Whoa! I remember half-liking Michael Bay´s original Transformers. The franchise was built off of a line of Mattel action figures, and the Saturday morning cartoon and 1986 animated movie were little more than advertisements for the toys. But Bay – himself a prolific figure in the world of TV commercials before venturing into feature films – captured this essence about as well as could be expected, and the 2007 film was one of his better ones.
And now, here´s his worst. Transformers: Revenge of the Fallen doesn´t even work on the level of toy commercial: it´s an all-out assault on the senses and the mind, an unbearable 150-minute endurance test, the cinematic equivalent of the kind of music torture used by US forces in Iraq or Guantanamo or against Manuel Noriega, who surrendered after being “bombarded by hard rock music and “The Howard Stern Show” for several days.” Now they can use Transformers 2 when it hits DVD.
The military connection couldn´t be more apt, what with all the right-wing politics Bay assaults us with. Barack Obama is blamed (yes, by name!) for attempting to pull the good Autobot forces out of the global conflict and allowing a resurgence in evil Decepticons, who now want to destroy our sun. Optimus Prime, the Christ-like Autobot leader, delivers a lengthy pro-war monologue that might have been effective if he wasn´t a 30-foot-tall robot in a live-action Transformers movie.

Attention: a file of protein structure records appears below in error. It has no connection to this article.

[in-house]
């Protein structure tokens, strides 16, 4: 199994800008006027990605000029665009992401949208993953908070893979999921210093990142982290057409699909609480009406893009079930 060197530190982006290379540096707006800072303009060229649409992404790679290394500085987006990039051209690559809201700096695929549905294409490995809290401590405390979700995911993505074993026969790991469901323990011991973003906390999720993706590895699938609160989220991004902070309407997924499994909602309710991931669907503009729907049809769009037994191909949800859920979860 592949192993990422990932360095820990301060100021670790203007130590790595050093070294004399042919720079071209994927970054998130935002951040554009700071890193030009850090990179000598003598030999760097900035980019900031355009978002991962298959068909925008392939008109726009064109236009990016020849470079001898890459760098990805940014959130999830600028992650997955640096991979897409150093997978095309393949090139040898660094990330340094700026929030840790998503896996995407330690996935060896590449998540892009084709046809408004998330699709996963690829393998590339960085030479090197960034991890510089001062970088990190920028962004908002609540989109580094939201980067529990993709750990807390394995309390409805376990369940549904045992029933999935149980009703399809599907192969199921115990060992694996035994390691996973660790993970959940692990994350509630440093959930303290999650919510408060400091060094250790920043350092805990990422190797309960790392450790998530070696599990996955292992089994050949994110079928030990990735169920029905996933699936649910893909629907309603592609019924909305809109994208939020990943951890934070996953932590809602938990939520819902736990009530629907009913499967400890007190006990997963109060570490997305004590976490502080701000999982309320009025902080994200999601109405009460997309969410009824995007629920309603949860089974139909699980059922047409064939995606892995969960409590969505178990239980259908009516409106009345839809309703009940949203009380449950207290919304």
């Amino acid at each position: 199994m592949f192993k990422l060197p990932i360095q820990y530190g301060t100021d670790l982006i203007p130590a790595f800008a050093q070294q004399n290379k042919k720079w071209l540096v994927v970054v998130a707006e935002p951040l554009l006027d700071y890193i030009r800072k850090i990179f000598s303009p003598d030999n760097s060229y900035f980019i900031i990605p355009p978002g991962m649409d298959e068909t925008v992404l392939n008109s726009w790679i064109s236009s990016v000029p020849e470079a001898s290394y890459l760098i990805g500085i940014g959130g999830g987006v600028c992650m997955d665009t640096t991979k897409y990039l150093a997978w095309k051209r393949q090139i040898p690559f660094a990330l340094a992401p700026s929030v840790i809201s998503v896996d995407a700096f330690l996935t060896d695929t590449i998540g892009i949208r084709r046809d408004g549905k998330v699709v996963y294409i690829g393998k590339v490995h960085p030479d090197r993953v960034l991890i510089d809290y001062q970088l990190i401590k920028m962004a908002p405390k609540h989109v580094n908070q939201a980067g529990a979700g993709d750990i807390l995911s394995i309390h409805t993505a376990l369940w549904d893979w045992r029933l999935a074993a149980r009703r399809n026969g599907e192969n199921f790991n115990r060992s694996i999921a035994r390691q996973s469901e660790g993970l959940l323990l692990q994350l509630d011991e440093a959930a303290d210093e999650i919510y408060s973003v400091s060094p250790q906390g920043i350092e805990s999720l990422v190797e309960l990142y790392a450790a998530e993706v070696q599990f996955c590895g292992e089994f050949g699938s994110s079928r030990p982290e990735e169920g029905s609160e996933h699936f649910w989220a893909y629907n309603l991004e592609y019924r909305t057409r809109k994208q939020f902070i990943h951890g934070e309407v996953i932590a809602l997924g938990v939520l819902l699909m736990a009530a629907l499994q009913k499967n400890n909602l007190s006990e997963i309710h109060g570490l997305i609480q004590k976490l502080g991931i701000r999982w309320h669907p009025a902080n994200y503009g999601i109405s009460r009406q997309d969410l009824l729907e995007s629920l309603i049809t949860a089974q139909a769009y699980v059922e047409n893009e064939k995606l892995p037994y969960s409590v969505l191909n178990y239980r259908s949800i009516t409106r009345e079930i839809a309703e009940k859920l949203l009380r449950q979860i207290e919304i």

And the attempt at pathos, my God, Bay takes this thing more seriously than he did Pearl Harbor. A climatic slo-mo sequence features poor Megan Fox running to Shia LaBeouf, her breasts bouncing inside a tank top like this was the opening of Baywatch; she reaches his lifeless body, tears stream down her face, a helicopter blade churns slowly overhead and the orchestra strikes up. Cut to his parents, the military, the robots, and his near-death robot-religious experience; this scene – the worst of its kind since Darth Vader threw his arms to his sides for a good old fashioned why-God-why “nooooo!” in Revenge of the Sith – drags on for a good 10-15 minutes.